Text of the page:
Pedagogy: from Inputs to Impact

I am very fortunate to be over in University College Dublin on a two-week Erasmus Teaching Fellowship. The Master of Teaching cohort at UCD are not so fortunate as they have to listen to two lectures by me on pedagogy over the fortnight. The first lecture was yesterday and the theme I took from a great paper just published by my colleagues at the University of Tasmania. The paper discusses the change in teacher education from the discourse of inputs (plans, schemes of work) to impact upon students. I obviously endorse this shift in the focus of teacher education but not in the spirit of the corporate Big Data, Deus Ex Machina machismo of the Global Education Reform Movement.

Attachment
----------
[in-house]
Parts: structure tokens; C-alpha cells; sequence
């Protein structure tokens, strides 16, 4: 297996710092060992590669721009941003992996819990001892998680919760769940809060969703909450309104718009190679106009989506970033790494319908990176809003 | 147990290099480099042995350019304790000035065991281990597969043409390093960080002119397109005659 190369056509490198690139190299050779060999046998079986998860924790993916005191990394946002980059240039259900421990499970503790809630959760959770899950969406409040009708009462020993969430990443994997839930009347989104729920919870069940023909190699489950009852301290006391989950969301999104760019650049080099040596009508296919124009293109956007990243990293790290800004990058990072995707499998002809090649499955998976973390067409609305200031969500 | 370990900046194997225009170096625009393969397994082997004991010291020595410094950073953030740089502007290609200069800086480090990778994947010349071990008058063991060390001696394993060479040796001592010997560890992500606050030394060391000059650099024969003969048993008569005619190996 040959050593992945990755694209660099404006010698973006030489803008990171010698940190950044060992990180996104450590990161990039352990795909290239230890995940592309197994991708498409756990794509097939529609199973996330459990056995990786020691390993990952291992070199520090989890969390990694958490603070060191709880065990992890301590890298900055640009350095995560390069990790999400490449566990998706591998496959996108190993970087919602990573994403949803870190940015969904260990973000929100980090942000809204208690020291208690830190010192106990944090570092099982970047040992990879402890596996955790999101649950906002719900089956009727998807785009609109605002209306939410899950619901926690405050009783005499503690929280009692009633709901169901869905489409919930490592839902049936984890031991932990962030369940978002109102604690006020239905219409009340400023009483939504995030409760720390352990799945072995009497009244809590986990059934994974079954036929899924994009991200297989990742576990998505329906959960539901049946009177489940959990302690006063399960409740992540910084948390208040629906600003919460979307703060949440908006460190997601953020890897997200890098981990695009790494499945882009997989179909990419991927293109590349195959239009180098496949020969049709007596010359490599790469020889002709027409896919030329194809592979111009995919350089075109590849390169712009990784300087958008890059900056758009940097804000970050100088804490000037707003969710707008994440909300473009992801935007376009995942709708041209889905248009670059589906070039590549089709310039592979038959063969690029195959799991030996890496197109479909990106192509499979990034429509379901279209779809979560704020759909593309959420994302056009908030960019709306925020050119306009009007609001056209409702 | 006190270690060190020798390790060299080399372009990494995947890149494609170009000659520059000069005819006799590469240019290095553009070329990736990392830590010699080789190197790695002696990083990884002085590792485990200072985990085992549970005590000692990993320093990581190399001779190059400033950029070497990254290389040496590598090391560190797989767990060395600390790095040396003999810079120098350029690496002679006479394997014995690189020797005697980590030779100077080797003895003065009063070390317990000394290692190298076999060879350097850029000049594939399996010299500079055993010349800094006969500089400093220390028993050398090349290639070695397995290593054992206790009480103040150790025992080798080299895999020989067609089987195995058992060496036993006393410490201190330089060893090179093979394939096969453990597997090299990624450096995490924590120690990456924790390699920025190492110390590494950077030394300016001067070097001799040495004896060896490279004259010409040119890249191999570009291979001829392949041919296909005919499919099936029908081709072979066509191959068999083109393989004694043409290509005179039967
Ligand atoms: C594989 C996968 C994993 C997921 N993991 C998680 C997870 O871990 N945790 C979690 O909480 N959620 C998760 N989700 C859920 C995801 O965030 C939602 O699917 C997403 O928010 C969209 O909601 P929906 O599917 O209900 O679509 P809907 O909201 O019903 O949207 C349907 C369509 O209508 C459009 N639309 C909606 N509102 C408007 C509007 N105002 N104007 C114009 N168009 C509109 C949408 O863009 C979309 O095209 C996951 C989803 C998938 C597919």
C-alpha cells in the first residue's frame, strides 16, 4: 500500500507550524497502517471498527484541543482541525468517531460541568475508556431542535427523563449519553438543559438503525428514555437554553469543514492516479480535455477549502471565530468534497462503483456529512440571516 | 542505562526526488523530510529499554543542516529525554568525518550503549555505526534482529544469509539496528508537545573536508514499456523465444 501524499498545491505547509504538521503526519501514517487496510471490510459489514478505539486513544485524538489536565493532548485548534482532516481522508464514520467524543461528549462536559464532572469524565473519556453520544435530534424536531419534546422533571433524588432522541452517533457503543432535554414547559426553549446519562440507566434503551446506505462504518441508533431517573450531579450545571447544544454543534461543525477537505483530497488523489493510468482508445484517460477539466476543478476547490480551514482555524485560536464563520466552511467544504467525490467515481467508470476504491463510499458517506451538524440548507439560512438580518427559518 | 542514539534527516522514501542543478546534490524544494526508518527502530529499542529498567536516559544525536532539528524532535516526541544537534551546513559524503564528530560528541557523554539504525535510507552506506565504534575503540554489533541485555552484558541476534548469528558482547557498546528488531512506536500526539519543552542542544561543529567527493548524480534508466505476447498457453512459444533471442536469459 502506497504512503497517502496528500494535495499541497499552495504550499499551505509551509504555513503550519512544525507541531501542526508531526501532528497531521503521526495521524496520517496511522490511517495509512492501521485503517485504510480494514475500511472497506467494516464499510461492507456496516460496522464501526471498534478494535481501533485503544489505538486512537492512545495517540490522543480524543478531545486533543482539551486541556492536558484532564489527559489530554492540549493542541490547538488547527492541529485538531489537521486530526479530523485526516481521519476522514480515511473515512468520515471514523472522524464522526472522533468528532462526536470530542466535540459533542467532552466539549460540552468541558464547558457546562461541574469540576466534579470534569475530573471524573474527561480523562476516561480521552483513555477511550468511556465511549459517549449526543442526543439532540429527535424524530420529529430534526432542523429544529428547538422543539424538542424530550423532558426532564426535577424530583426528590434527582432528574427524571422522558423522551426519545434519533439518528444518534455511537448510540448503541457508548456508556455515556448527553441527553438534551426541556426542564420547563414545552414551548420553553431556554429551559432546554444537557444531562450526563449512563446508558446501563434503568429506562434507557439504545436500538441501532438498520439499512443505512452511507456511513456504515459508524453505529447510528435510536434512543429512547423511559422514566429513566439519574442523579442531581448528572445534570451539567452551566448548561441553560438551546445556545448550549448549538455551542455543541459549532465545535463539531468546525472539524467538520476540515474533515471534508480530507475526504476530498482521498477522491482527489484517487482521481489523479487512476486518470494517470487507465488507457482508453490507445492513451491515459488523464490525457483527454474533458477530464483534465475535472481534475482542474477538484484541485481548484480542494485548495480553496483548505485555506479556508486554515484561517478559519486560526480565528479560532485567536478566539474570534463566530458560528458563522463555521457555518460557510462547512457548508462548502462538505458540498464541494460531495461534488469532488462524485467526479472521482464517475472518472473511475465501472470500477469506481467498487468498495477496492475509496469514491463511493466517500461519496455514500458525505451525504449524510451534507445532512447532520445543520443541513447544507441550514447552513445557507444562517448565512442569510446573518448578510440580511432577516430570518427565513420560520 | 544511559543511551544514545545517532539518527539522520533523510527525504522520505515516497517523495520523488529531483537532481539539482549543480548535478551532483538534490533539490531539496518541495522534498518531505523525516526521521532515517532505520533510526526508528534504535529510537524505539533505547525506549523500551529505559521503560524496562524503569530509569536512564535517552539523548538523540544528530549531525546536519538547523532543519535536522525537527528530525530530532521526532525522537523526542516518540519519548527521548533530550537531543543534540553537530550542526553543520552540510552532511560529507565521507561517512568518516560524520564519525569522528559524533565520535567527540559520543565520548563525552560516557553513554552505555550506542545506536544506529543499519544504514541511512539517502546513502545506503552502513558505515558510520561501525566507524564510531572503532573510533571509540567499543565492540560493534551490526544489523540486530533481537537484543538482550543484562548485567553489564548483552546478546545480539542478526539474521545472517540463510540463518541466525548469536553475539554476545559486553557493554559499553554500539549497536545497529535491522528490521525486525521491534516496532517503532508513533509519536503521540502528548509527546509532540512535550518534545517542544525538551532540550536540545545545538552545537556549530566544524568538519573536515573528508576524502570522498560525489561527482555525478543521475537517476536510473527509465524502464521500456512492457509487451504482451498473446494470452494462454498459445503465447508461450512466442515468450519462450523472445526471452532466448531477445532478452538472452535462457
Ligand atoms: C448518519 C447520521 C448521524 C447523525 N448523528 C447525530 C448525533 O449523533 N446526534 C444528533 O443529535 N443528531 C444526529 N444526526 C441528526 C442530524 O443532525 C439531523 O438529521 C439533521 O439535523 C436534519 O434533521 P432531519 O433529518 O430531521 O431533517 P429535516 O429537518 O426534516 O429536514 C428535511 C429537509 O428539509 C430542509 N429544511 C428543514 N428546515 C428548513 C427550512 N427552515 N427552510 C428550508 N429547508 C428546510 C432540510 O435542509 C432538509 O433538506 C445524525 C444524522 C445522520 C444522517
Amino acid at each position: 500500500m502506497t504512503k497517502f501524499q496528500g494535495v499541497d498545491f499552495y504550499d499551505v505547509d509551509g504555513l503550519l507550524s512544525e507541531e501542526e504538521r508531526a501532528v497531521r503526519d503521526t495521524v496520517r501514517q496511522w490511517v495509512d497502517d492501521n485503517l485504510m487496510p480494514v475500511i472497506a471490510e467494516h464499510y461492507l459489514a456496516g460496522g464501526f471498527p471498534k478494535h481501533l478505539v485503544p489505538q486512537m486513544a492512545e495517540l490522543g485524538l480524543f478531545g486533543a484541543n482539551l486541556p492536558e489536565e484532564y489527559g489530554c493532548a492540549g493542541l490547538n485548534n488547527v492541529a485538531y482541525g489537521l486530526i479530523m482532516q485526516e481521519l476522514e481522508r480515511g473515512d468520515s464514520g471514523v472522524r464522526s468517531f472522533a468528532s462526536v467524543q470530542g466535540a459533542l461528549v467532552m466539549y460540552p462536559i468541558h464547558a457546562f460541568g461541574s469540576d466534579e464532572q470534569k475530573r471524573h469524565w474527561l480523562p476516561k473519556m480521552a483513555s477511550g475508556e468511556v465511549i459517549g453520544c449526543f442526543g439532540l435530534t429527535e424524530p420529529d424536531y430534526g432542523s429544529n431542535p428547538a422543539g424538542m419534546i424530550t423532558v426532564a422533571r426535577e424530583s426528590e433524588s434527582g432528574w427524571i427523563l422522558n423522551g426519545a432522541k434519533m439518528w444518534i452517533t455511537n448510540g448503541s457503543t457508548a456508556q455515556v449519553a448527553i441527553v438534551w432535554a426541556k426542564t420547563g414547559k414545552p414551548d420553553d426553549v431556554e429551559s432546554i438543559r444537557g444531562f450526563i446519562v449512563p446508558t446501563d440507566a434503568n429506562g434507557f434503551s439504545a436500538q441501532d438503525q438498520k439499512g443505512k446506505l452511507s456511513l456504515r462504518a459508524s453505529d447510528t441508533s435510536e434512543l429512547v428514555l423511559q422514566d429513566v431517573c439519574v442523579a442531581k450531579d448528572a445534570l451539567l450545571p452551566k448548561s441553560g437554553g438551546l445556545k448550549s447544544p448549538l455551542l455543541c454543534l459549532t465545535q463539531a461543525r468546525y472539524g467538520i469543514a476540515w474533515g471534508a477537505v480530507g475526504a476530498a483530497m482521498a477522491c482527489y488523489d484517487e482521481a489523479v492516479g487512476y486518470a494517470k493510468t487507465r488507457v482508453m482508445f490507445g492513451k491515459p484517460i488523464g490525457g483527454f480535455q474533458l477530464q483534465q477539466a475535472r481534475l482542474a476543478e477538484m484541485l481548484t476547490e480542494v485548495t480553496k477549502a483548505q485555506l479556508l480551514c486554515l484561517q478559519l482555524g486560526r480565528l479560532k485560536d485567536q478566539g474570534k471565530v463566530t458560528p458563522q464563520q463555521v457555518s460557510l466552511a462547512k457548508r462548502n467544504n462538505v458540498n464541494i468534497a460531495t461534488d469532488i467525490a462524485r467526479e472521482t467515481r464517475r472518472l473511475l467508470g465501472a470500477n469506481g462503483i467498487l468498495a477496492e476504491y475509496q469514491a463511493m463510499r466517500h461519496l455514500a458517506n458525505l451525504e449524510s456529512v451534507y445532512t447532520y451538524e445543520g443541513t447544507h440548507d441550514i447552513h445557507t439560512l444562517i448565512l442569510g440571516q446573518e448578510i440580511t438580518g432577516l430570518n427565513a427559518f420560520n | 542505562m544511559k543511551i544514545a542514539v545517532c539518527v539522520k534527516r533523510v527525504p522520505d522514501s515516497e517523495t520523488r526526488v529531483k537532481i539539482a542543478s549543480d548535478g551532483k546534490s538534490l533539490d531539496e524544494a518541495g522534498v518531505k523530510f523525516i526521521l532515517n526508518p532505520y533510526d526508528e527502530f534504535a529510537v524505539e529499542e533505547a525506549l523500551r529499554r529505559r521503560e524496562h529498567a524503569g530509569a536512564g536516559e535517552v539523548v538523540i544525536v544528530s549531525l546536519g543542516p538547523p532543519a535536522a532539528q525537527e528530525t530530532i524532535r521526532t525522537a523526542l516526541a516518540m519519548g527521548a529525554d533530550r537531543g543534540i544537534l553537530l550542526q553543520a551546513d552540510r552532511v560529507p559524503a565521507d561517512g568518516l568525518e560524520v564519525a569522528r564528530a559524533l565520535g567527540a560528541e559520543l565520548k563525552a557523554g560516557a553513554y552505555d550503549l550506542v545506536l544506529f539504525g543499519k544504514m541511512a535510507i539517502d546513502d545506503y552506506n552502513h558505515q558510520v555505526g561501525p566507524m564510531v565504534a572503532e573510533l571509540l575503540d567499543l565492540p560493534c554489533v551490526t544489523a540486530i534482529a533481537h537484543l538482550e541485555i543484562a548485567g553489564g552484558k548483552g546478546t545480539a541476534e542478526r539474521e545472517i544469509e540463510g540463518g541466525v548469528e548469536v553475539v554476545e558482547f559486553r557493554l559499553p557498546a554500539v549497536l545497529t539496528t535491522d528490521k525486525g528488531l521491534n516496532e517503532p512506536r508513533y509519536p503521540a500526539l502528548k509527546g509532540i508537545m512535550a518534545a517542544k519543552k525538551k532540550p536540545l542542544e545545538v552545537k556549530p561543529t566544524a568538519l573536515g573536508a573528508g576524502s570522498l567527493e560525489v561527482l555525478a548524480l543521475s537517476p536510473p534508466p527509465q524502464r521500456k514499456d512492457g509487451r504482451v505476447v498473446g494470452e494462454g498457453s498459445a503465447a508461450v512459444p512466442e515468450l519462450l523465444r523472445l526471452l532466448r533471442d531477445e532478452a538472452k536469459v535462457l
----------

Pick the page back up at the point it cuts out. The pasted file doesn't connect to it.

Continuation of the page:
Photo of lake at UCD
Lake at UCD

Instead I examined what it is to be responsive to student learning in the classroom, to be a dynamic designer instead of a scripter.  A dynamic designer in my lexicon is an adaptive teacher reviewed here by a very smart colleague and myself and beautifully explicated in this paper by my Finnish colleagues.

I spoke about a key aspect of moving from a script to dynamic adaptation is the adoption of planning models that allow for a teacher’s pedagogical repertoire to be employed when and where and to what student that requires it. These might resemble tree diagrams or if-then flow charts rather than the traditional introduction-body-conclusion genre.

The UCD MTeach students were a generous audience and I look forward to talking to them again next Monday about generating and telling a story about the evidence of your impact as a teacher on your students.

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